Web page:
TeX and Other Selected Windows Freeware:
Introduction, Utilities, TeX, Editors, Internet

  Utilities: disks and files, desktop appearance, starting, running,
and controlling programs
, miscellaneous tweaks, Unix


22 Aug '08

Disks and Files

Desktop Appearance

Starting, running, and controlling programs


Some of the programs listed below work in more than one operating system. For instance, the versions of EXPLORE.INF (for "explore from here") for Windows 95 and Windows 2000 are actually identical, and they seem to work okay under Windows XP as well (even though the program was not included in the Windows XP powertoys). That's one of my favorite powertoys; I use it often.

Running Unix on a Wintel computer

By a "Wintel computer" we generally mean a computer equipped with an Intel processor, designed to run Microsoft Windows -- or a similar computer. (For instance, you could use a chip made by AMD, compatible with the Intel chips; and you don't necessarily need to have Windows on the computer.) The term "Wintel" may help to avoid confusion, since the term "Windows" could be confused with "X Window" -- the common graphics interface for Unix systems. There are variants on this terminology, but I won't go into those here.

Unix used to be more difficult to use (and in fact, Unix users were proud of the difficulty). But in recent years, several GUIs (graphics user interfaces) have come into use in Unix, making it much easier and more intuitive (in the opinion of most people). The GUI, invented by Xerox PARC and copied by Macintosh and Windows, has now been copied in several Unix forms; I think the most popular for Wintel boxes are KDE (screenshots), Gnome, Enlightenment.

There are many kinds of Unix in the world today. Particularly noteworthy is the Apple Macintosh operating system, which in its recent versions is some sort of Unix with a very smooth GUI. (Thus, Apple Macintosh users are now able to install a wide variety of free programs that were developed for Unix computers.) Various kinds of Unix are used on many instititutional servers. However, the rest of this page is concerned only with installing Unix on a personal Wintel computer.

The Linux versions of Unix seem to be growing in popularity and displacing other versions of Unix (with the possible exception of Apples). Linux is an open-source version of Unix, and thus it gives individual programmers more control over their own lives. There are now many versions of Linux, distributed by many valued-added resellers who add packaging, manuals, support, etc.; but there are many versions available for free too (often suported by donations). Most of the versions of Unix that I've been looking at are actually Linux.

In recent years, downloading and installing Unix has gotten easier. It used to require downloading dozens or hundreds of files and then following complicated arcane instructions. The procedure nowadays is this: You download a few "iso" files. Each of these is an enormous files; typically one such file is around 600 megabytes. Each of these files is a CD-image. You use a CD-burner program (such as DeepBurner Free , mentioned earlier on this web page) to burn each iso file onto a CD-rom. (Alternatively, you can just order some CD's and have them mailed to you.) Then you just follow a few simple instructions, and wait a long time for the installation program to carry out all of its steps.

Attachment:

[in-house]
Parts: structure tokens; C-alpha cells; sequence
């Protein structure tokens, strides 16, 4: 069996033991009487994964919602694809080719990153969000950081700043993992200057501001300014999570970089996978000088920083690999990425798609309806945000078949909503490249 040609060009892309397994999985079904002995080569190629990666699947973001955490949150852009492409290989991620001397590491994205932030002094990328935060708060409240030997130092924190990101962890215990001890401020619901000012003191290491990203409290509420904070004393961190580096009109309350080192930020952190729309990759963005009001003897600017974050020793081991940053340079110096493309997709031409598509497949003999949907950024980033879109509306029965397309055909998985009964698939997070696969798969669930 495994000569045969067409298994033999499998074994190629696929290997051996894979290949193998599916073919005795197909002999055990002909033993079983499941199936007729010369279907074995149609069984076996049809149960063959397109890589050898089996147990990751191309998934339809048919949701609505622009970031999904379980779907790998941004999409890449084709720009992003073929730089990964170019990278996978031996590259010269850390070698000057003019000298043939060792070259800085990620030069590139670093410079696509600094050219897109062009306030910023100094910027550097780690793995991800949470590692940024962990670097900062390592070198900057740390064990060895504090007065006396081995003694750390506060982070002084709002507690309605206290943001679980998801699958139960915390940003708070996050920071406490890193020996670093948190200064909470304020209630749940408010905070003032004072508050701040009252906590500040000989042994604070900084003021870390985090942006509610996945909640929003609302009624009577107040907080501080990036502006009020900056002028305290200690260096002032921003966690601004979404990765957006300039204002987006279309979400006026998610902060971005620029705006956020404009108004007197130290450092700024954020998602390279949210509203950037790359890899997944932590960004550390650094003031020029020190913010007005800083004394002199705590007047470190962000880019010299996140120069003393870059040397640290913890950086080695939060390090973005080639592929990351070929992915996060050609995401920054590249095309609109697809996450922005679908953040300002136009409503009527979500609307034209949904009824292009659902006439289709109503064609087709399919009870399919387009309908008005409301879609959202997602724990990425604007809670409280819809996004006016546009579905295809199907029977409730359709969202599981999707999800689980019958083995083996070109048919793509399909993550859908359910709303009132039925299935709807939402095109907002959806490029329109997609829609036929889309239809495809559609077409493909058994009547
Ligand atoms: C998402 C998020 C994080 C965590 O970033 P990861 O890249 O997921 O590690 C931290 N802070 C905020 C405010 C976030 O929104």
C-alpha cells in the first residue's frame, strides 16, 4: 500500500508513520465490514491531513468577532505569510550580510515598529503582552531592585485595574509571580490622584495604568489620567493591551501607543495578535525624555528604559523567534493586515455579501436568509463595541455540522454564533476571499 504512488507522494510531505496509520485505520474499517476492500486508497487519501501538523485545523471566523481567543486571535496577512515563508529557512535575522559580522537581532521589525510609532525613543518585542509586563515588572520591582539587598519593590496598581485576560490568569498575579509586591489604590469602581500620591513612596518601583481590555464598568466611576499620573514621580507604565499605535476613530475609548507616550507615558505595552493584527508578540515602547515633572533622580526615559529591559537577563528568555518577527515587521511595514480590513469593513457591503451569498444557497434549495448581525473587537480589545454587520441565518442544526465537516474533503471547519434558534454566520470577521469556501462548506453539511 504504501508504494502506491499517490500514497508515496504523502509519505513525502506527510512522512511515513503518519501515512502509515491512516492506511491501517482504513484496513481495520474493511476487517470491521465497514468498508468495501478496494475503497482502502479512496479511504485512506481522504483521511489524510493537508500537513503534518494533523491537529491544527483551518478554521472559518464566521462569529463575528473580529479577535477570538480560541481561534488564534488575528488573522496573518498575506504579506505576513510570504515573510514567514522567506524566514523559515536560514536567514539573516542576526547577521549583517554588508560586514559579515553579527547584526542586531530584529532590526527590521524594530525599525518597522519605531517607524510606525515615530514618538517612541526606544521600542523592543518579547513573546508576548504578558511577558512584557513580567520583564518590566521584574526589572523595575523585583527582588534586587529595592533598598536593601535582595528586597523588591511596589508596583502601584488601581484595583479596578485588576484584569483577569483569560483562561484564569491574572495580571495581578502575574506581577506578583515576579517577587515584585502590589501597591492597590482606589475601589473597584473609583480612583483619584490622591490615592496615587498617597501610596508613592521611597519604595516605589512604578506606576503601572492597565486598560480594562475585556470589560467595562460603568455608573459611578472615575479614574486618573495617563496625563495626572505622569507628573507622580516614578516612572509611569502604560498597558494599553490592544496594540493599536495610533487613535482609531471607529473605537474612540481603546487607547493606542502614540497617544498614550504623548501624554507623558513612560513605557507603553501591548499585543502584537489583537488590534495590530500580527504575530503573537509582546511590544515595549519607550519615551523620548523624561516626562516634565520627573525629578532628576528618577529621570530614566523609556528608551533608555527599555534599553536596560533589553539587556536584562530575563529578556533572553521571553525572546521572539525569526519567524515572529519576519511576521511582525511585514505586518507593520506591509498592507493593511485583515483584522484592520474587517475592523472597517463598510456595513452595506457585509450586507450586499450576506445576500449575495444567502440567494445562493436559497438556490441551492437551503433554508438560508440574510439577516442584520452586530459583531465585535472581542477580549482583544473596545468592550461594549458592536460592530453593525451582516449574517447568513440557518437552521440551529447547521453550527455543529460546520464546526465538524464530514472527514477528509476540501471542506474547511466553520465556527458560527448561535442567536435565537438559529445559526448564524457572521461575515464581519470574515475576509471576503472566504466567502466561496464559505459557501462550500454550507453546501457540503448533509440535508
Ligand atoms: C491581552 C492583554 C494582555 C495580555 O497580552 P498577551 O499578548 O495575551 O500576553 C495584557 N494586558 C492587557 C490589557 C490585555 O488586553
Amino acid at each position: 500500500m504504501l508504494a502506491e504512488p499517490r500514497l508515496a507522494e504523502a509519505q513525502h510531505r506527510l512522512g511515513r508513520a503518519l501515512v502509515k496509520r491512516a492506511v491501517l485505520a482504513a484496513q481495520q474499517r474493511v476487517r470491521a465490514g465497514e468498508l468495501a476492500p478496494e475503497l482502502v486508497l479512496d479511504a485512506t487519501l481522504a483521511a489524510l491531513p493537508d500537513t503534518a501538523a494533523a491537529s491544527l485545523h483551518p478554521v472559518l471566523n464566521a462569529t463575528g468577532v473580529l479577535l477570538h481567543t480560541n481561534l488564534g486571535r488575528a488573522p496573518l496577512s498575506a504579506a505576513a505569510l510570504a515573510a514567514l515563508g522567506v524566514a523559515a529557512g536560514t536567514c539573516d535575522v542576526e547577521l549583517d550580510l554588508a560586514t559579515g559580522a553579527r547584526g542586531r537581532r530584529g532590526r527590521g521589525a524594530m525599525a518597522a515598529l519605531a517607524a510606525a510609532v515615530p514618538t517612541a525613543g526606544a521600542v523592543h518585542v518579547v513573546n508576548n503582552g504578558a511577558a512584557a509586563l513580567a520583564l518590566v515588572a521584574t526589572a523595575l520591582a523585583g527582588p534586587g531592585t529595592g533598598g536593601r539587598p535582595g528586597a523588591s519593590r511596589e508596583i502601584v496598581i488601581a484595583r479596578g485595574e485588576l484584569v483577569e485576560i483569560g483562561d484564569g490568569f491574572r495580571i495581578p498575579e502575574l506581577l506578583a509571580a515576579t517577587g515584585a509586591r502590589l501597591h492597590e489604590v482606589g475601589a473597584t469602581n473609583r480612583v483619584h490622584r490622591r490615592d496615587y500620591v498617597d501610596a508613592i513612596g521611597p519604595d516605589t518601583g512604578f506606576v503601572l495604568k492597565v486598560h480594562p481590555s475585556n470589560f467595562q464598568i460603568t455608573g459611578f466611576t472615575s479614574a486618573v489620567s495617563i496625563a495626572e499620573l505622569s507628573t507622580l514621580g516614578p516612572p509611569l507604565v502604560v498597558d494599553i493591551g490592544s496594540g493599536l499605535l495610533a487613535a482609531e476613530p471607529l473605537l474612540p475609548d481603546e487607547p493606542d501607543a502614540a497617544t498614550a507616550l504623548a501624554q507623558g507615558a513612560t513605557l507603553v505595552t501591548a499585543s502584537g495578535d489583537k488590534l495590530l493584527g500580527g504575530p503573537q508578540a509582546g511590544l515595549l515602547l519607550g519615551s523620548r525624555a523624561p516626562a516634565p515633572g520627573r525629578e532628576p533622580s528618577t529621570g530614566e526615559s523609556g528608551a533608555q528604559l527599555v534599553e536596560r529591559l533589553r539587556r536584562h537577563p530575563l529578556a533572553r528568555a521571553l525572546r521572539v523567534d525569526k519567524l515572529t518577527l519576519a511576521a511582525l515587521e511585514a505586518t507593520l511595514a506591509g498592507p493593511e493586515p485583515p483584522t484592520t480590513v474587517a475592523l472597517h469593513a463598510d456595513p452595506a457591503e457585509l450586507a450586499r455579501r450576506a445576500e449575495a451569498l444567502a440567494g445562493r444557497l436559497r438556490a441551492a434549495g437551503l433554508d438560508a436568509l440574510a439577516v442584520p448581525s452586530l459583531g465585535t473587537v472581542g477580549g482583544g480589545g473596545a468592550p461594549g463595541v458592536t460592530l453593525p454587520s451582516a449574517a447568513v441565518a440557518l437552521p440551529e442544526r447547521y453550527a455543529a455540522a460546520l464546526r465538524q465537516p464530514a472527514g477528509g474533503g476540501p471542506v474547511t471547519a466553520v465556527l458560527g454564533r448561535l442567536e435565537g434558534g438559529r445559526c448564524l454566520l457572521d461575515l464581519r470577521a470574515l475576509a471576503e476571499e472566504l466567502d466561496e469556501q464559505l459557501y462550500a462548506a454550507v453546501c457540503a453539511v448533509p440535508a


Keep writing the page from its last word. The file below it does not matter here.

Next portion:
Nevertheless, downloading and installing Unix on your Wintel computer is an adventure which may involve some complications and risks, and that may remain the case for a while. Here is why:

No two computer models are identical. Different computers use different kinds of hard drives, keyboards, RAM, mice, displays, etc. These devices do not always follow standards. When you buy a computer that is already equipped with an operating system (e.g., Microsoft Windows) from a major manufacturer (e.g., Dell or Gateway), generally the operating system has been fitted to the hardware --- i.e., the software includes drivers which can deal with that particular hardware.

But if you download or purchase a new operating system (e.g., Unix) for an old computer, you have no guarantee that the two will fit together. Generally the new operating system is equipped with drivers for the most common configurations of hardware, but if you have anything out of the ordinary, it may not work. This is especially true for notebook computers, which tend to stray considerably from standards. If your new operating system does not recognize your screen or your modem or your keyboard, clearly your computer is going to work badly or perhaps not at all. ... Since the makers of operating systems add new drivers whenever they can and subtract drivers only if they're extremely old, your chances for compatibility are slightly better if your hardware is a few years old and if you use the very newest version of the operating system. (This is one reason why some people choose to convert their old Wintel computer to Unix when they buy a new Wintel computer.)

Unless you're very very sure that you know what you're doing, you should only install Unix on a computer in some fashion that is reversible -- i.e., so you can go back to your previous configuration if either (i) the new configuration doesn't work or (ii) it does work but you don't like it. (The latter case may happen for some people who are already used to Microsoft Windows and are trying *nix for their first time.)

There are a number of different ways to run Unix on a Wintel computer.

Here are some related links that may be helpful: